Happy Monday everyone! Sorry for not posting over the weekend. I was busy trying to clean things up before the in-laws arrive on Thursday. I finally got to trim back my roses that are out front. I’m thinking about digging up two of them. They’re not doing too well and one of them had a whole bunch of worms on it!! I’m thinking about planting hygrangeas in their place, but I’m going to wait until my father-in-law arrives so he can help me.

One day towards the end of last week, we had oyster mushroom bisque from the My New Roots cookbook. But it wasn’t oyster mushrooms. I used cremini mushrooms because that’s all what my grocery store had. So, here is my adaptation.

This soup was easy and really quick to make. Bisque is often made with cream…that’s why the soup is creamy. In Sarah Britton’s version, she uses a vegan option to make the soup creamy. I won’t tell you what it is. You’ll have to get her cookbook and try it yourself.

One ingredient in this soup is thyme. Mushrooms and thyme are on my no-no list. I haven’t had a chance to try to reintroduce either yet so I thought, “I’m just going to do two at one time.”

I love thyme…the fresh stuff. I think the plant is just so delicate and pretty. It’s really pretty and dainty looking when it has those little bitty purple flowers.


Here’s a quote from the Flavor Thesaurus:

Common thyme is the type you brush past on the mountain trails and coastal paths of the Mediterranean; strong, with a sweet, herbaceous warmth that can tip into smokiness or a medicinal quality. For me, thyme is the essence of the word herbal–almost neutrally so–and forms the backbone of a bouquet garni or herbes de Provence. Its bittersweet, aromatic flavor flourishes in slow-cooked tomato sauces, braised meat dishes and bean stews. It also brings a tantalizing hint of lush pasture to dairy, and increasingly turns up in sweet dishes.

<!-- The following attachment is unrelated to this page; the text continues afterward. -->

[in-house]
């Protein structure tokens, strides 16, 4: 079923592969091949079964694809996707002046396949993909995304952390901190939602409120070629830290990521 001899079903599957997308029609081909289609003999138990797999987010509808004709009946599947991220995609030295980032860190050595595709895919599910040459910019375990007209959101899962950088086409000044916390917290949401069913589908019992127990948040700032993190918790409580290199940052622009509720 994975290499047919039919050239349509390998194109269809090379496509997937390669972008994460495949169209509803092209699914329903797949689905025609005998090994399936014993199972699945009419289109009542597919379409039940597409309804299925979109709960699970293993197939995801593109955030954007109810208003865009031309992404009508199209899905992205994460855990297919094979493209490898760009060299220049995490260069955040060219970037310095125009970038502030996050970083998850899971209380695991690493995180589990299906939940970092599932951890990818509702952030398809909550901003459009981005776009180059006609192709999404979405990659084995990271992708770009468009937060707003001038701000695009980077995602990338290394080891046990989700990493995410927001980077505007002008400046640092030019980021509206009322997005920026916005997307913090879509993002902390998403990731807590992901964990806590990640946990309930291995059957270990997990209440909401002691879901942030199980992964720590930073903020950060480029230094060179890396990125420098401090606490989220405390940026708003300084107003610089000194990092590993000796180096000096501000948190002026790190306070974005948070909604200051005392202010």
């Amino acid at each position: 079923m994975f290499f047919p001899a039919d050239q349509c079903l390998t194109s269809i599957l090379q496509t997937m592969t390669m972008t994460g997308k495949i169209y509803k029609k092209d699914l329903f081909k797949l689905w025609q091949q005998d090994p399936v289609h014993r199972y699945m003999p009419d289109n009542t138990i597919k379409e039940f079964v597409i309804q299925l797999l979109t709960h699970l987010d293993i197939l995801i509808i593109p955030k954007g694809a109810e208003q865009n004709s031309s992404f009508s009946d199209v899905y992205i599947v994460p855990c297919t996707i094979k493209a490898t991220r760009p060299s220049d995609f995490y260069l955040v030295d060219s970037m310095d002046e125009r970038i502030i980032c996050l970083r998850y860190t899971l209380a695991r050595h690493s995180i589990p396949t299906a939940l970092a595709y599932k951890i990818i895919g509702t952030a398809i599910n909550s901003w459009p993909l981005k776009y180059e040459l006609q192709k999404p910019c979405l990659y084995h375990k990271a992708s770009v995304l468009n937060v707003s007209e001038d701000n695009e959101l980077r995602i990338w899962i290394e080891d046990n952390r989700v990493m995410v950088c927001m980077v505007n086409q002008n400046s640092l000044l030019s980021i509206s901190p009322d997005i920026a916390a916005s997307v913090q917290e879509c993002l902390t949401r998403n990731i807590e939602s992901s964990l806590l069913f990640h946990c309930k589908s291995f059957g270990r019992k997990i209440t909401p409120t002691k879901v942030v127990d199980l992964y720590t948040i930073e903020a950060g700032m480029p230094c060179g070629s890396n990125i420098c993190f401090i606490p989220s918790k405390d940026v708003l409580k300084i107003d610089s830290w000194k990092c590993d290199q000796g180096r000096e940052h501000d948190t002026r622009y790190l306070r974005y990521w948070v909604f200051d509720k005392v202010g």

You chop up your mushrooms and cook it for a bit with some other vegetables and the thyme.


While those are cooking, you put some vegetable broth in a blender along with the “secret ingredient,” and blend. This forms the creamy part of the soup.


Once that is smooth and creamy to your liking, pour it into the pot with the vegetables. Let it cook for a bit and then add everything back in the blender. Then BLEND! After mine was blended, I poured it back into the pot to warm up a bit more. IMG_4668

Once you feel it’s warm enough, if you added it back to the pot, laddle some in a bowl and drizzle some olive oil on top with a bit of pepper.


OMG this soup was DIVINE! It was REALLY good and SUPER quick to make. The little one finished all of his and said “MORE!” So, he ended up having 1.5 bowls of this soup. I LOVED it!! However, I don’t know if it was the mushrooms or the thyme, but I ended up feeling sick later that evening followed by the obligatory headache that usually follows these sick episodes. Usually I’ll say no dish is worth feeling like this but this one I’ll say feeling sick was totally worth it.

Italian Bean Balls and Spaghetti Squash

Last night we had Italian bean balls and spaghetti squash from Oh She Glows. I can go into details with this one because the recipe is online. This one is different from another bean balls recipe I made. I think the other one I tried called for navy beans or cannellini beans, but this one called for red kidney beans.

This is my adaptation of Angela Liddon’s recipe.